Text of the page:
7. "You shall not commit adultery." - It seems like Jesus is accusing the Jews of this sin in the story of the woman caught in adultery (8:1-11). The Jews bring her in on charges to test Jesus, but something funny is going on since this is the first time in recorded history where a single person was caught in the act of adultery. The Jews, if not directly involved with this woman, realize their guilt when Jesus asks for someone to cast the first stone.

8. "You shall not steal." - Not sure. Perhaps this is connected to making the temple into a "house of robbers" (2:16, Matt 21:13), or demanding the release of Barabbas, a robber (18:40).

9. "You shall not bear false witness against your neighbor." - This is how the Jews get Jesus convicted, by lying about what He said. They are liars because their father is the devil (8:44,55).

10. "You shall not covet your neighbor's wife..." - Not sure.

Tuesday, July 20, 2004

Carnal Weapons

Here's some food for thought courtesy of Doug Wilson. He commented on these two passages in a recent sermon.  First, famous stuff from II Cor 10:3-4:

For though we walk in the flesh, we do not war according to the flesh, for the weapons of our warfare are not of the flesh, but divinely powerful for the destruction of fortresses.

Most interpret this passage to say that Christians don't fight with guns or swords, but with "spiritual" weapons like prayer and singing. Very good. Now consider Hebrews 11:32-34:

And what more shall I say? For time will fail me if I tell of Gideon, Barak, Samson, Jephthah, of David and Samuel and the prophets, who by faith conquered kingdoms, performed acts of righteousness, obtained promises, shut the mouths of lions, quenched the power of fire, escaped the edge of the sword, from weakness were made strong, became mighty in war, put foreign armies to flight.

Notice the contradiction between the interpretation of the first passage and the second. Did Samson fight by faith? Yes. Did Samson fight in the Spirit? Yes. (Here's a good word study- count how many times the Holy Spirit is associated with Samson in Judges. Then count all the times it's associated with anybody else in the OT). Did Samson fight with real, physical weapons? Yes. Many of them, including his bare hands. So did all the rest of the faith heroes listed here.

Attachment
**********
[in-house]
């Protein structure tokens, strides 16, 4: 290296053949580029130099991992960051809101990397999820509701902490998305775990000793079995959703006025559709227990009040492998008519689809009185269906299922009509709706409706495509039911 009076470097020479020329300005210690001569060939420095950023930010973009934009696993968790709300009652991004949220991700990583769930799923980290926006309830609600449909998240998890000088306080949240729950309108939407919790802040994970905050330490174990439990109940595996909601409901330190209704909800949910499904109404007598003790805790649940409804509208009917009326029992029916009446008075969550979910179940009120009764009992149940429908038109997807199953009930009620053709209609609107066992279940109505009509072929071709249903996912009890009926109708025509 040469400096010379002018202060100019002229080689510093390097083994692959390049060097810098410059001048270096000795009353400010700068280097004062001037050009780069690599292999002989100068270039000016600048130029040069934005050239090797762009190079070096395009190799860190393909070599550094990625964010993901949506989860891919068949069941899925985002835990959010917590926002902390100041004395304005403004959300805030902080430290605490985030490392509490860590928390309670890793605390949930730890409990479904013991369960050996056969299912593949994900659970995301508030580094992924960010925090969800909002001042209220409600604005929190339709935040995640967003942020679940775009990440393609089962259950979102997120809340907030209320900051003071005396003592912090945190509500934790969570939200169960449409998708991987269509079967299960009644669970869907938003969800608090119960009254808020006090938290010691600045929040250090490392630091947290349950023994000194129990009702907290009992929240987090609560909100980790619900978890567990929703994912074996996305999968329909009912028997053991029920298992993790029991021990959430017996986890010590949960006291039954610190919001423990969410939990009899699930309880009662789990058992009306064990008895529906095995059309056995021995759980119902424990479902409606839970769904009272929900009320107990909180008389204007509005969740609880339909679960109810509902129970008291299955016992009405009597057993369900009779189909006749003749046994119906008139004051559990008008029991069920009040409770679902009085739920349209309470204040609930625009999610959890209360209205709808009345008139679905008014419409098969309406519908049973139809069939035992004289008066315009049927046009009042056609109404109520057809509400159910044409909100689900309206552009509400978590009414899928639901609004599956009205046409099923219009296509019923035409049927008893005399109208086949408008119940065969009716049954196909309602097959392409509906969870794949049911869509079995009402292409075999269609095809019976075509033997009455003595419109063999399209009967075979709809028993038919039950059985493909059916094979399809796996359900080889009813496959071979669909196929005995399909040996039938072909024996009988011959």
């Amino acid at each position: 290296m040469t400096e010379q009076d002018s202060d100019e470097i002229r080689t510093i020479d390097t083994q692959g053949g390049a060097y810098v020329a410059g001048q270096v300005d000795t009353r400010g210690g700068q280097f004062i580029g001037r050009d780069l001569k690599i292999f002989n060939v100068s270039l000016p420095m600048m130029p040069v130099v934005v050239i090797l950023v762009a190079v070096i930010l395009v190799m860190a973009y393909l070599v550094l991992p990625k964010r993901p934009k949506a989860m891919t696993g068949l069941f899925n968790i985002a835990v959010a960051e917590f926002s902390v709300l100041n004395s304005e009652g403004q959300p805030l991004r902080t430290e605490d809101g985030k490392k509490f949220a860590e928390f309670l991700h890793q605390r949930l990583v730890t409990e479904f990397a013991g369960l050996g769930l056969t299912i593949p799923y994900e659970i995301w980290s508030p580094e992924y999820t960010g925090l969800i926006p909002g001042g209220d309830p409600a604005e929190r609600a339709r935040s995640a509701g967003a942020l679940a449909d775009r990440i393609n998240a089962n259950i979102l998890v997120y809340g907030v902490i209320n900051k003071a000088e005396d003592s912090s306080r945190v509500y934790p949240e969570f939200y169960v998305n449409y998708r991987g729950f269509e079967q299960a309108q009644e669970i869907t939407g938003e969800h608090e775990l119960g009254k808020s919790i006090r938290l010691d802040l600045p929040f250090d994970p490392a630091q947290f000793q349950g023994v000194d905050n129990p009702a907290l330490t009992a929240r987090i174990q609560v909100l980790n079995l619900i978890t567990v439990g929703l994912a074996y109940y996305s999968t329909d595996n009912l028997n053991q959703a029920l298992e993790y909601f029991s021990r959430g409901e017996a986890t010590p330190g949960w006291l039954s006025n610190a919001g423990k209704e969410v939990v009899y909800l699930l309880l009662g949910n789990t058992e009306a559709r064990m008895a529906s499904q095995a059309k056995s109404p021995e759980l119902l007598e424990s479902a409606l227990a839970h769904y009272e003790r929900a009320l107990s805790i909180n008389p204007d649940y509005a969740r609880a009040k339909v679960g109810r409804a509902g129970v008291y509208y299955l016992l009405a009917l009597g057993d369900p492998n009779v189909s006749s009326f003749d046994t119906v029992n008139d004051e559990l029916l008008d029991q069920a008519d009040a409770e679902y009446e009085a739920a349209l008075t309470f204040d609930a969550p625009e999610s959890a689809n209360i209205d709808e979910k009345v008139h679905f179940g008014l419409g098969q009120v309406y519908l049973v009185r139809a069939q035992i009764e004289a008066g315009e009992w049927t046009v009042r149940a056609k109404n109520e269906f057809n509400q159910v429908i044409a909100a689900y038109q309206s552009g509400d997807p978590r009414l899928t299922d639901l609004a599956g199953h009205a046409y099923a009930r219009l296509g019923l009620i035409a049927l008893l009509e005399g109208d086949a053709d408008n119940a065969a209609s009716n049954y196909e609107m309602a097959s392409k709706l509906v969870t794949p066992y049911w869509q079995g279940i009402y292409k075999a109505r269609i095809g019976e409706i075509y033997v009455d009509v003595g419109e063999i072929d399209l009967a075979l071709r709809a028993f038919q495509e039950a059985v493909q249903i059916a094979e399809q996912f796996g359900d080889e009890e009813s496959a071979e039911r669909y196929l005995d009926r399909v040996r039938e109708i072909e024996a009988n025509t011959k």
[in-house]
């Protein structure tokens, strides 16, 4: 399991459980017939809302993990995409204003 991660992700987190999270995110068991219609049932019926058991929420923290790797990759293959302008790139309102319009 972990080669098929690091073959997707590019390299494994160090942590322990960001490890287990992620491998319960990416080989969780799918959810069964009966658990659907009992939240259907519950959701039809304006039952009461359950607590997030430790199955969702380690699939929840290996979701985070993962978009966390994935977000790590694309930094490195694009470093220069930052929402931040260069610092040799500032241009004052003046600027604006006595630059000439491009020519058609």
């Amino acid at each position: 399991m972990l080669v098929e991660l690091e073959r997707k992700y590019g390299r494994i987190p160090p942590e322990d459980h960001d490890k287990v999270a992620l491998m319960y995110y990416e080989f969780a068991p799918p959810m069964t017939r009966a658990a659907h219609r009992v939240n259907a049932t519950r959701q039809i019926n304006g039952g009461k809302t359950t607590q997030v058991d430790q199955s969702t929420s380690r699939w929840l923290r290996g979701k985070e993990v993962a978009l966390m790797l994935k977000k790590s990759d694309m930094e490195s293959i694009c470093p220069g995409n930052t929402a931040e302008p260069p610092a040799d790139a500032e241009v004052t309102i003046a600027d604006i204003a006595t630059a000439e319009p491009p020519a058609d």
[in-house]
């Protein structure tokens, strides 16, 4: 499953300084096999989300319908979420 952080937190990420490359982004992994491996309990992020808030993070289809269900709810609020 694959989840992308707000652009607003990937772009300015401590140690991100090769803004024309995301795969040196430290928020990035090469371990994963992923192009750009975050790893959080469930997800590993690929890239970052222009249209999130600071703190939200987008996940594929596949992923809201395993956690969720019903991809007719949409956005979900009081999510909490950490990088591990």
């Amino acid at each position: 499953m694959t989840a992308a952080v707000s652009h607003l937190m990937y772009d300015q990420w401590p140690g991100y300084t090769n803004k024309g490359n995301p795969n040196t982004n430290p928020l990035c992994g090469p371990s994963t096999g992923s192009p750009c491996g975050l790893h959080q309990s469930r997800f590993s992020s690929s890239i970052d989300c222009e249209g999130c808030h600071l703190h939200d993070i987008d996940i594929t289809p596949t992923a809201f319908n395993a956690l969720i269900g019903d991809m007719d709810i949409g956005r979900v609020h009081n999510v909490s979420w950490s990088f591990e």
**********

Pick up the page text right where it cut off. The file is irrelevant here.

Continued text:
We have been conditioned to think of the "spiritual" as the invisible and immaterial, but that is not true. The spiritual is the material powered by faith.

Wednesday, July 14, 2004

The Need for Theology

Take a look at this passage- Galatians 5:19-23:

Now the deeds of the flesh are evident, which are: immorality, impurity, sensuality, idolatry, sorcery, enmities, strife, jealousy, outbursts of anger, disputes, dissensions, factions, envying, drunkenness, carousing, and things like these, of which I forewarn you, just as I have forewarned you, that those who practice such things will not inherit the kingdom of God. But the fruit of the Spirit is love, joy, peace, patience, kindness, goodness, faithfulness, gentleness, self-control; against such things there is no law.

What I find interesting about this passage is that it comes toward the end of Paul's argument against why the first-century Judaizers are incorrect. In a nutshell, the Judaizers wanted fresh Christian converts from the Gentiles to be circumcized and to take up the vestiges of the Mosaic Law, primarily to avoid persecution. Paul writes to rebuke this train of thought and to encourage the Gentiles to avoid trusting in circumcision (or uncircumcision), and to remain in the Spirit by faith.

And then Paul hits us with this list of sins, the "fruit of the flesh" if you will, and the contrasting "fruit of the Spirit". In context, the argument is this: if you buy into what the Judaizers are telling you and get circumcized, this is what your fruit will look like - immorality, sensuality, etc. If you hold to correct doctrine in faith, Paul says, your fruit will look like love, joy and all the rest.